4. Baltimore LB Terrell Suggs. Last week, Suggs claimed NFL commissioner Roger Goodell ordered the lights turned out in Super Bowl XLVII. Yeah, sure. Oh, and this just in, Terrell: The earth is flat, too.
5. Jacksonville QB Blaine Gabbert. There are bad throws, then there are gawd-awful throws. Gabbert had two of the latter in another Jacksonville loss. The first was returned 82 yards for a touchdown; the second ended a goal-line series. Both are more evidence why Jacksonville must look for another quarterback in the 2014 draft.
NUMBERS THAT MAY MEAN SOMETHING
--3 -- Blaine Gabbert interceptions returned for touchdowns this season
--3 -- 400-yard passers vs. Dallas this year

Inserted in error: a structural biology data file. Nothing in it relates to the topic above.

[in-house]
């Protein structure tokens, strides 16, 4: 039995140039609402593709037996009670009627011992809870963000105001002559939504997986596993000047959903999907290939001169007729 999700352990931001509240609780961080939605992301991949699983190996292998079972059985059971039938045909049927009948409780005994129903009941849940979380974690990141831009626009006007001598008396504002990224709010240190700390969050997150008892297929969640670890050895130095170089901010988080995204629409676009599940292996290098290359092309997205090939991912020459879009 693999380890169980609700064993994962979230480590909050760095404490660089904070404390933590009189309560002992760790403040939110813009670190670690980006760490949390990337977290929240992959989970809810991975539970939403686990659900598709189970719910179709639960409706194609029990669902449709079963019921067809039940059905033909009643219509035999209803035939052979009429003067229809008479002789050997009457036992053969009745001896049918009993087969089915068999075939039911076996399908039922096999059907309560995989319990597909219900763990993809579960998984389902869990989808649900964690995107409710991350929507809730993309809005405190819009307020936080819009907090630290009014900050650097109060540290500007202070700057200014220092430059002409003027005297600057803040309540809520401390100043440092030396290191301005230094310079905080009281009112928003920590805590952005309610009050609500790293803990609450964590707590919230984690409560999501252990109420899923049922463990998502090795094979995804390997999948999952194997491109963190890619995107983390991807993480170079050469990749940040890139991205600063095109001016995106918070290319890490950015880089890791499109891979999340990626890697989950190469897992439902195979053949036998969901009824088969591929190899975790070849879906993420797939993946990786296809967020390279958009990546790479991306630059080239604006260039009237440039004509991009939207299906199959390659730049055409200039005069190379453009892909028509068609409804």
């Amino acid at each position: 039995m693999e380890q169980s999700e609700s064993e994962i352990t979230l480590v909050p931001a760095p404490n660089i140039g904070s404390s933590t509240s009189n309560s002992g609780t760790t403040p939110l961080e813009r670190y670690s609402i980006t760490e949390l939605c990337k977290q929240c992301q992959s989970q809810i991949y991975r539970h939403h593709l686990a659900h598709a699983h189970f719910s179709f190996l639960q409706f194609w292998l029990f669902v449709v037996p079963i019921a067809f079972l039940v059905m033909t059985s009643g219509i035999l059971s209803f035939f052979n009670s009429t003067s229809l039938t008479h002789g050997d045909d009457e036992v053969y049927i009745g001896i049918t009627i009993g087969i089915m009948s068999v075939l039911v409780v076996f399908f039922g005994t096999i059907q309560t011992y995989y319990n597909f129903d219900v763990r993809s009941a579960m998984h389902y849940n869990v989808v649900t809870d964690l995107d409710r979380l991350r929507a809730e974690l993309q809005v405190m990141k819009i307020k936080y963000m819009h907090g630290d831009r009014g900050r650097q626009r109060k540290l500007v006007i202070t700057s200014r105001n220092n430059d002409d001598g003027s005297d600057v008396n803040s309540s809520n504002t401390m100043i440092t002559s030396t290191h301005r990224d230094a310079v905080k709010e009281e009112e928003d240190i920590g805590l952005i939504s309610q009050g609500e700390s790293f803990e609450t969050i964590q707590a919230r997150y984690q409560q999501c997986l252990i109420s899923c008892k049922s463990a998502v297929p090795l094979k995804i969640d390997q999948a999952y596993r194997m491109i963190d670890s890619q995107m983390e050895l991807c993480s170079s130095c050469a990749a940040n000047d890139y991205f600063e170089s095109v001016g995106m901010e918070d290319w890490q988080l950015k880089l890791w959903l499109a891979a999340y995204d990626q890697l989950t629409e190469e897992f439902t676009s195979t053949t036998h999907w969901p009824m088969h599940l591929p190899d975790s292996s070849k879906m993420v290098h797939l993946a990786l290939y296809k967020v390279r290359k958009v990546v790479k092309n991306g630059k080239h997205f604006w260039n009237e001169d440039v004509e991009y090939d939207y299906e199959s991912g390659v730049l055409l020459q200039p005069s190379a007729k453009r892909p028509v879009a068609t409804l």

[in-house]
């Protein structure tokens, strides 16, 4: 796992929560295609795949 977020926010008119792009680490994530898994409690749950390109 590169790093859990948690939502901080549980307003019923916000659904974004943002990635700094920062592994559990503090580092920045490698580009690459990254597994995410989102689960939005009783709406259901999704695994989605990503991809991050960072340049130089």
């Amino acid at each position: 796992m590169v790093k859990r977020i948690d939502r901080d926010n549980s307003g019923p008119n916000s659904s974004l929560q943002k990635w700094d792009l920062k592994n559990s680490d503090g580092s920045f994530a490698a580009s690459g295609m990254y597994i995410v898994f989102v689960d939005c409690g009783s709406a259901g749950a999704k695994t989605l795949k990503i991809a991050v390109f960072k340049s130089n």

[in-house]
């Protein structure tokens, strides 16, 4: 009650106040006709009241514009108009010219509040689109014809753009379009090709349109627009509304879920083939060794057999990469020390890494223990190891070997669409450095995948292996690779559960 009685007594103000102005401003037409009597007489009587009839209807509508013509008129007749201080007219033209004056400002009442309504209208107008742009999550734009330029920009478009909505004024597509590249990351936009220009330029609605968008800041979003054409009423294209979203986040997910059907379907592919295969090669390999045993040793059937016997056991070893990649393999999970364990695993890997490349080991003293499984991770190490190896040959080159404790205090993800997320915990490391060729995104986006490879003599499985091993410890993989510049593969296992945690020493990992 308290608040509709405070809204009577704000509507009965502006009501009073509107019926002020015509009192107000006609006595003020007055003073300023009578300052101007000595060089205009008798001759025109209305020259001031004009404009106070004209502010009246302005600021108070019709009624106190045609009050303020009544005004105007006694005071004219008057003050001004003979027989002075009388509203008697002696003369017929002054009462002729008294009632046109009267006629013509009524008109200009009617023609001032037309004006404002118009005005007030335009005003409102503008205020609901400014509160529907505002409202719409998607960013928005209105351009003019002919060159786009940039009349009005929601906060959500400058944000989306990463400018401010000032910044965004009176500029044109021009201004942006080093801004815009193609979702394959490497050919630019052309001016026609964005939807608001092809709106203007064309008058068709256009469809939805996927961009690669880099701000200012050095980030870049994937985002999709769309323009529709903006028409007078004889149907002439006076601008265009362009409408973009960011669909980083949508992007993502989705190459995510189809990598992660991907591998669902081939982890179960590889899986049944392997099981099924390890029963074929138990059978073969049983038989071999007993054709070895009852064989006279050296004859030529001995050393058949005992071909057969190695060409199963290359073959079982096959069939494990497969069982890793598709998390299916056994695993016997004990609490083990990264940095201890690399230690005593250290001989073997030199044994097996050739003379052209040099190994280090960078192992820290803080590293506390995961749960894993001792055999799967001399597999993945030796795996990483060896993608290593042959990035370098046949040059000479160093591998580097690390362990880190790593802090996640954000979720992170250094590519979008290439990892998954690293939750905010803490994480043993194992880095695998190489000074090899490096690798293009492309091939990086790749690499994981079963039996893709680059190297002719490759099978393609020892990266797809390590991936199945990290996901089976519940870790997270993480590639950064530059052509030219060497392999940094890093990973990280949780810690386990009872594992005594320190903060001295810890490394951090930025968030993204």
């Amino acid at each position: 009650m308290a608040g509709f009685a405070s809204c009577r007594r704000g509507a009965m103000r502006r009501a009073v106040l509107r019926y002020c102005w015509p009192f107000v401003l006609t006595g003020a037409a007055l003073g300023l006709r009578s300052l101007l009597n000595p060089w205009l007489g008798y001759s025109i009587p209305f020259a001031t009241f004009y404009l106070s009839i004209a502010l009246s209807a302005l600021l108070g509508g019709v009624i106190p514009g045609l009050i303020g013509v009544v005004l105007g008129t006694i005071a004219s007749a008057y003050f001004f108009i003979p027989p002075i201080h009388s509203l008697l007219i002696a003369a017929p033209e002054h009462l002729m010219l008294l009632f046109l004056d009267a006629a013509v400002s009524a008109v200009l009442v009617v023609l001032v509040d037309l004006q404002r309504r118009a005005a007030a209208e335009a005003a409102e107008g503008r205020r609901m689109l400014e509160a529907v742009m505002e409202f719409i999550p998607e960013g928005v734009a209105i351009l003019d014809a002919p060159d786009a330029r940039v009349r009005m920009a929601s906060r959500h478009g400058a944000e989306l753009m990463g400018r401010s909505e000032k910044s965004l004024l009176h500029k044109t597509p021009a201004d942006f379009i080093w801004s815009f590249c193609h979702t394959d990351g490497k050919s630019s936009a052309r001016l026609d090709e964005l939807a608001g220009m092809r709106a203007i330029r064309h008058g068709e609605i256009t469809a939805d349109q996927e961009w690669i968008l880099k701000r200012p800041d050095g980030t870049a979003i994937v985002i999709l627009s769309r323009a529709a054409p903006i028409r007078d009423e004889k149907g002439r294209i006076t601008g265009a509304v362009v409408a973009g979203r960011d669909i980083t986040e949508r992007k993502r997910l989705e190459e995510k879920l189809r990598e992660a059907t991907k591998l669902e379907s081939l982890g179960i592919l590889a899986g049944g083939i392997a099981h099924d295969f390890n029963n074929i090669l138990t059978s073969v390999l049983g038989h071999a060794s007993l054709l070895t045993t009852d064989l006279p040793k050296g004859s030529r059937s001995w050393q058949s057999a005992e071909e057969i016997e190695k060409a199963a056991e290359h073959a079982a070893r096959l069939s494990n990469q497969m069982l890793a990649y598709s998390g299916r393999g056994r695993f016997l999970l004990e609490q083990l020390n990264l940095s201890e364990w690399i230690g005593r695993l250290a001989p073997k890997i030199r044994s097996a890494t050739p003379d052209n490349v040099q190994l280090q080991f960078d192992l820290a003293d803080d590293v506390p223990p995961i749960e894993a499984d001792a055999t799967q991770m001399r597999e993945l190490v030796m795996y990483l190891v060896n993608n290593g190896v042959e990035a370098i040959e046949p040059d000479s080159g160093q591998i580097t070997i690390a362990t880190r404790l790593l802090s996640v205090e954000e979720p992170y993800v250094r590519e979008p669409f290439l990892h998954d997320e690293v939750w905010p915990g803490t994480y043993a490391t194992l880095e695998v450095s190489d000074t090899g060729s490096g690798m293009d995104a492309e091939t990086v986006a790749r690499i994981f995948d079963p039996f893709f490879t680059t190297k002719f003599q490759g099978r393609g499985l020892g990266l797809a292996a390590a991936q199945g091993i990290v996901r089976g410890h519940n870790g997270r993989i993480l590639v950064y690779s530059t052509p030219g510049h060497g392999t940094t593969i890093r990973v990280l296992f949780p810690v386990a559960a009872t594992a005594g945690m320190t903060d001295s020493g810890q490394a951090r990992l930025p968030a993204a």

--3-10 -- The Giants' record over their past 13 games
--7 -- Sacks allowed by Carolina
--9 -- Game-winning drives in the fourth quarter or overtime for Andrew Luck
--14-1 -- Mike McCarthy's record vs. Detroit
--15-6 -- Andrew Luck's regular-season record
--21-7 -- Joe Flacco's record after losses
--23 -- Consecutive Detroit losses in Wisconsin
--61 -- Opponents' points off Giants turnovers
--2003 -- Last time Kansas City was 5-0
NEXT WEEKEND'S BEST GAMES
New Orleans at New England
Green Bay at Baltimore
Indianapolis at San Diego
-- Clark Judge, a Senior NFL Writer for The Sports Xchange, has covered pro football since 1982 and is a member of the Pro Football Hall of Fame Selections Committee.